While the title of this column may be a bit dramatic, the fact is that the activity in the investment sales market is continuing on its downward trend as political headwinds grow and the direction of underlying fundamentals remains opaque.
Policy changes have profoundly impacted the multifamily sector in New York City, which is the largest in terms of number of properties, and the office sector has been impacted by worries about the future of the coworking sector and tax policy. This month marks the four-year anniversary of the onset of the investment sales correction in New York City which so obviously began in October of 2015 when the land market turned, seemingly, overnight. This correction has now matched the length of the longest correction I have witnessed in my 35 years of brokering here which occurred during the Savings & Loan Crisis from 1989 to 1992.
That four-year slide in the volume of sales hit the market very hard and was accompanied by a 58 percent drop in average property values on a price-per-square-foot basis. During the Great Recession, property values dropped by an average of 38 percent, but the volume of sales only dropped over a three-year period from 2007 to 2009 with volume picking back up in 2010. The reduction in values during this correction have been much more benign than we observed in those other corrections, but it may last longer than any of those others. So, we are heading into unchartered territory in terms of the length of the correction. Let’s take a look at the current investment sales market’s performance in the Manhattan submarket from a statistical perspective.
In 3Q19, there was a total of $3.3 billion of sales volume in the Manhattan submarket (defined as south of 96th Street on the east side and south of 110th Street on the west side) in the market for assets trading for $10 million or more. This total was 42 percent below the $5.6 billion of sales in 2Q19. If we annualize the first three quarters of 2019, the volume is on pace for an annual total of $18.7 billion, a 34 percent drop from the $28.4 billion total achieved in 2018 and a significant 67 percent below the market peak of $57.5 billion in 2015. It is important to note that the $3.3 billion of sales in 3Q19 was the lowest quarterly total on record for 36 quarters, going back to the third quarter of 2010.
Based upon the turmoil that the new rent regulations have imposed on the multifamily market, one would think that activity in that sector would be the most adversely effected by the current market conditions. However, it was the land sales market that has been most adversely impacted. In 3Q19, there was just $263 million of land transactions in Manhattan. Through the first three quarters of the year, we are on pace for $987 million of land sales, a whopping 82 percent below 2018’s total of $5.45 billion and a massive 89 percent below the peak of $8.58 billion achieved in 2015. The reduction in the sale of retail assets also eclipsed the drop in multifamily assets as there were a total of just $113 million of retail properties sold in Manhattan in 3Q19. Retail property sales are on pace for $709 million which is tracking to be 50 percent below last year’s $1.42 billion total. The reduction in multifamily volume is on pace to be 48 percent below last year’s total. In the last two quarters, total apartment building sales total just over $400 million in each quarter as compared to the $1.1 billion that occurred in 1Q19 and the $1.5 billion that occurred in each of 4Q18 and 3Q18. We expect 4Q19 totals to be even lower in the new world of onerous rent regulation reform.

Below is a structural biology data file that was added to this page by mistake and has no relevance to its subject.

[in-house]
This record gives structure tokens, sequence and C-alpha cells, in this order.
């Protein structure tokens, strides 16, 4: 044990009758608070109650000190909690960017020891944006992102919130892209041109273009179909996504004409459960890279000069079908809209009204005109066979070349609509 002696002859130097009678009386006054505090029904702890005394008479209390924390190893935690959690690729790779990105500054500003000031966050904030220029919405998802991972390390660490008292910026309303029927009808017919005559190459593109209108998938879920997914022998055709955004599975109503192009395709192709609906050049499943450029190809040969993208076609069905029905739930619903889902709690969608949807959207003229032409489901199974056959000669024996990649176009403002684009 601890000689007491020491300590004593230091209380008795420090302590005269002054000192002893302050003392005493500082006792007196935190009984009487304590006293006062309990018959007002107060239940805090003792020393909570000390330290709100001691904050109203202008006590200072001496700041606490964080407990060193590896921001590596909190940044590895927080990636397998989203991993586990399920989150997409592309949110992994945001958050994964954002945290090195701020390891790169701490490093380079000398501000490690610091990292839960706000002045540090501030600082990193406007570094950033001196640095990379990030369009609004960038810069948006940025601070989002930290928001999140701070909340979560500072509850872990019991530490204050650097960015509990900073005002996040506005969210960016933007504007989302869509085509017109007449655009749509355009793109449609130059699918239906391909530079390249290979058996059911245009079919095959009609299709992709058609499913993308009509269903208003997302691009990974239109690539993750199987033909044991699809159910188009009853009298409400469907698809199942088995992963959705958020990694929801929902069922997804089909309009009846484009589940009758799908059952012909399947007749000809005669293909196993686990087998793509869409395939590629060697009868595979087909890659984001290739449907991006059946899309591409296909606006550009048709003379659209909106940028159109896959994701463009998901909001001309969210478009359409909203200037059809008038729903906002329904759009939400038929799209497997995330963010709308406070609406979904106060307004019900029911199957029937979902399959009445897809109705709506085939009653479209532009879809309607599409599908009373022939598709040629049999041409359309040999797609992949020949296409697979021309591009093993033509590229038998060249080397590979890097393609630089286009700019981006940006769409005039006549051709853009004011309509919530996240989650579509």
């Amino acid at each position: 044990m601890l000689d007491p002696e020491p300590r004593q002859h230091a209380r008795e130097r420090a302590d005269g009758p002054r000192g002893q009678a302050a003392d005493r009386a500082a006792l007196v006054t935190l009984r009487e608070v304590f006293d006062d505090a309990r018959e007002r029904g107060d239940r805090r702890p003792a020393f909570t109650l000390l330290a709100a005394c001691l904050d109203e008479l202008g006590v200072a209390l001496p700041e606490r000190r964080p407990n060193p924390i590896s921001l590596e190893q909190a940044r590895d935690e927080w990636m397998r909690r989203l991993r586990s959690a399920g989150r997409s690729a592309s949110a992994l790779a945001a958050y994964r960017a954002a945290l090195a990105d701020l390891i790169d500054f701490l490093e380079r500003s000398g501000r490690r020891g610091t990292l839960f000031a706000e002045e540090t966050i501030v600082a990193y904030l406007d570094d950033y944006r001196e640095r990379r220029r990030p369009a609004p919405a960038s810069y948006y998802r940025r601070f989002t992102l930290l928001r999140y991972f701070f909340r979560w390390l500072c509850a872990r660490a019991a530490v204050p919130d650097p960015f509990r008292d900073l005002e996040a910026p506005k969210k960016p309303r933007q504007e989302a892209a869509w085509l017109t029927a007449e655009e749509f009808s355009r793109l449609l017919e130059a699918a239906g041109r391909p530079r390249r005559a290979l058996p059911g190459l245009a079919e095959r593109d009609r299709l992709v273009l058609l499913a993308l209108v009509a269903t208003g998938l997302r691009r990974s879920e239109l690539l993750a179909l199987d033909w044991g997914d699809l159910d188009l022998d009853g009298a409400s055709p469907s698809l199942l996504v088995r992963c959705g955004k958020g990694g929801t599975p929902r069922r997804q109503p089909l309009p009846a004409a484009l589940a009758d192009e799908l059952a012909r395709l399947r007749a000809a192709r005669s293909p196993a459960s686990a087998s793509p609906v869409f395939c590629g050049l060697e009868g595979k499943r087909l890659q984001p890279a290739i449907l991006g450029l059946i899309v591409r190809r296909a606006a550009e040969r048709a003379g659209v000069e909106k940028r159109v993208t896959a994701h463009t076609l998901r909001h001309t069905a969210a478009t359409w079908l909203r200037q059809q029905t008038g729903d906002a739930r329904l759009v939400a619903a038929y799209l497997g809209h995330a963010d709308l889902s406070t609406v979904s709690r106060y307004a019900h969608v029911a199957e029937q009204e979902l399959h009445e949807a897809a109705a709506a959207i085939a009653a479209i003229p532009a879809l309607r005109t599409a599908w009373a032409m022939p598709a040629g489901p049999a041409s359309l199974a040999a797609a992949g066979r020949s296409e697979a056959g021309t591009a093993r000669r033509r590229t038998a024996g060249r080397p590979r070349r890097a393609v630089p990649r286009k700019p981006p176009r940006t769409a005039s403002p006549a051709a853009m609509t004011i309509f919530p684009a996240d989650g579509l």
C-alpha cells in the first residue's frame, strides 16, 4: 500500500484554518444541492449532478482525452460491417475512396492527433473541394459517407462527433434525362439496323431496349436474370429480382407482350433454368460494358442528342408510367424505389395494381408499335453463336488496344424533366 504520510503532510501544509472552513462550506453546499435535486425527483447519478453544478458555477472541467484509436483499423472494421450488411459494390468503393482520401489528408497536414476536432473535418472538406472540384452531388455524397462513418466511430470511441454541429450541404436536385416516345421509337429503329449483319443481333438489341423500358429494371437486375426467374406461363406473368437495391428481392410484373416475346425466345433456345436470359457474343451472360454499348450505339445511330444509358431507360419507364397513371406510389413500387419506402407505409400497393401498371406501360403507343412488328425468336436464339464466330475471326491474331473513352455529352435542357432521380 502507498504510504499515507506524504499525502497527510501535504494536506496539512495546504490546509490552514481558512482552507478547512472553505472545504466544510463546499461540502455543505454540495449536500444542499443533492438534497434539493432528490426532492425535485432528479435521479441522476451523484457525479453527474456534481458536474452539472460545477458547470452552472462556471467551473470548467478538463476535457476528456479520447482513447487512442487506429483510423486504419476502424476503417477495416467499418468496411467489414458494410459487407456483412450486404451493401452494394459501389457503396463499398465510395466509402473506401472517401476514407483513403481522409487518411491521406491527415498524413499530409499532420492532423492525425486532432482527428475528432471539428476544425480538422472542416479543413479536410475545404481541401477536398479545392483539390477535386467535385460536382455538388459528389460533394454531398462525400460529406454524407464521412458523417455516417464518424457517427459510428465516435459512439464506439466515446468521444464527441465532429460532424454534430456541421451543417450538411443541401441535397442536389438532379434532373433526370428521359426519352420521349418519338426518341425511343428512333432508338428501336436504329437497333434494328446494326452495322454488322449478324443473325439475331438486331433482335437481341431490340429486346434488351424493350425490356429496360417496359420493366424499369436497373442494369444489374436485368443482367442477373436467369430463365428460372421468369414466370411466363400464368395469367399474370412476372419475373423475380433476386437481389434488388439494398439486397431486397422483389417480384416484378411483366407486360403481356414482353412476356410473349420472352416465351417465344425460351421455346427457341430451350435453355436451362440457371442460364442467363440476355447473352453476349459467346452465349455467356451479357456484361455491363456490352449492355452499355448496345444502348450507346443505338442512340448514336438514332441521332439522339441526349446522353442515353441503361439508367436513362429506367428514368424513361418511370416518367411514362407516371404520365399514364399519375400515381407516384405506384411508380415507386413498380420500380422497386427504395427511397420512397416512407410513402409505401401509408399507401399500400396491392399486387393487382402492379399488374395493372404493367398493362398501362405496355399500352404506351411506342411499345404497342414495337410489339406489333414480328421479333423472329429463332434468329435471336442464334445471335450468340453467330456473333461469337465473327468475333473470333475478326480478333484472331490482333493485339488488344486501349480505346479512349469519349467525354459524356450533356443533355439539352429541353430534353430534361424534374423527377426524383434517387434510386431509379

With regard to number of properties sold, the numbers are slightly worse than the dollar volume numbers. In 3Q19, there were 31 properties sold in Manhattan in excess of $10 million. The 31 trades made for the worst quarterly total in six years. Through the first three quarters, this metric is on pace for 155 sales in 2019 which, if achieved, would be 36 below last year’s total of 242 and 69 percent below the 505 sales which were achieved in 2015. Just as in the dollar volume metric, land sales were hit hardest with just two sites trading in 3Q19 and an annual pace of 17 for the year which would be 65 percent below the 2018 total and 86 percent below 2015’s 124 total. The multifamily sector is on pace for 48 sales this year, a total that would be 41 percent below last year’s 82 sales and 68 percent below the 148 achieved in 2015.
While this news is certainly not uplifting, it is important to note that the market has always been, is, and will always be, cyclical. What goes down will eventually go back up. Here’s to hoping that eventuality occurs sooner than later.